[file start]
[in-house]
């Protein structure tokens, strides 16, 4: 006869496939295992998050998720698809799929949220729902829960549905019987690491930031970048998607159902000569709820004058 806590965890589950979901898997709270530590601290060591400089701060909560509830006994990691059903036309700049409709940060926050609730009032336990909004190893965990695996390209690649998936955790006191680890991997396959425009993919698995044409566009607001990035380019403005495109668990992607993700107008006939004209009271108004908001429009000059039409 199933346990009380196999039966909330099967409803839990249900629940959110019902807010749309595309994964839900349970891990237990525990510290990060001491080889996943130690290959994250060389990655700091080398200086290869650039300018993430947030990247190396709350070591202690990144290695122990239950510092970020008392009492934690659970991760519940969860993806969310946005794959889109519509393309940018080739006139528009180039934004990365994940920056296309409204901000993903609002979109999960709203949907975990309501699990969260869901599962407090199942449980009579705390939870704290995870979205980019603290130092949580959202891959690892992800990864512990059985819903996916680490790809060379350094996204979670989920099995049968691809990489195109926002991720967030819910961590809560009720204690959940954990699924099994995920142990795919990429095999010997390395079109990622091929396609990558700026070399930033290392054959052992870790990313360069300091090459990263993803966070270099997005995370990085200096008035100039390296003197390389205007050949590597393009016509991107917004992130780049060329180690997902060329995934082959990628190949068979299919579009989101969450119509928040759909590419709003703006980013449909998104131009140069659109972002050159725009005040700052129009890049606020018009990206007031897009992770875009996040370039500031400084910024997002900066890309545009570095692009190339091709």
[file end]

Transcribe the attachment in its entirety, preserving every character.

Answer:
[in-house]
């Protein structure tokens, strides 16, 4: 006869496939295992998050998720698809799929949220729902829960549905019987690491930031970048998607159902000569709820004058 806590965890589950979901898997709270530590601290060591400089701060909560509830006994990691059903036309700049409709940060926050609730009032336990909004190893965990695996390209690649998936955790006191680890991997396959425009993919698995044409566009607001990035380019403005495109668990992607993700107008006939004209009271108004908001429009000059039409 199933346990009380196999039966909330099967409803839990249900629940959110019902807010749309595309994964839900349970891990237990525990510290990060001491080889996943130690290959994250060389990655700091080398200086290869650039300018993430947030990247190396709350070591202690990144290695122990239950510092970020008392009492934690659970991760519940969860993806969310946005794959889109519509393309940018080739006139528009180039934004990365994940920056296309409204901000993903609002979109999960709203949907975990309501699990969260869901599962407090199942449980009579705390939870704290995870979205980019603290130092949580959202891959690892992800990864512990059985819903996916680490790809060379350094996204979670989920099995049968691809990489195109926002991720967030819910961590809560009720204690959940954990699924099994995920142990795919990429095999010997390395079109990622091929396609990558700026070399930033290392054959052992870790990313360069300091090459990263993803966070270099997005995370990085200096008035100039390296003197390389205007050949590597393009016509991107917004992130780049060329180690997902060329995934082959990628190949068979299919579009989101969450119509928040759909590419709003703006980013449909998104131009140069659109972002050159725009005040700052129009890049606020018009990206007031897009992770875009996040370039500031400084910024997002900066890309545009570095692009190339091709």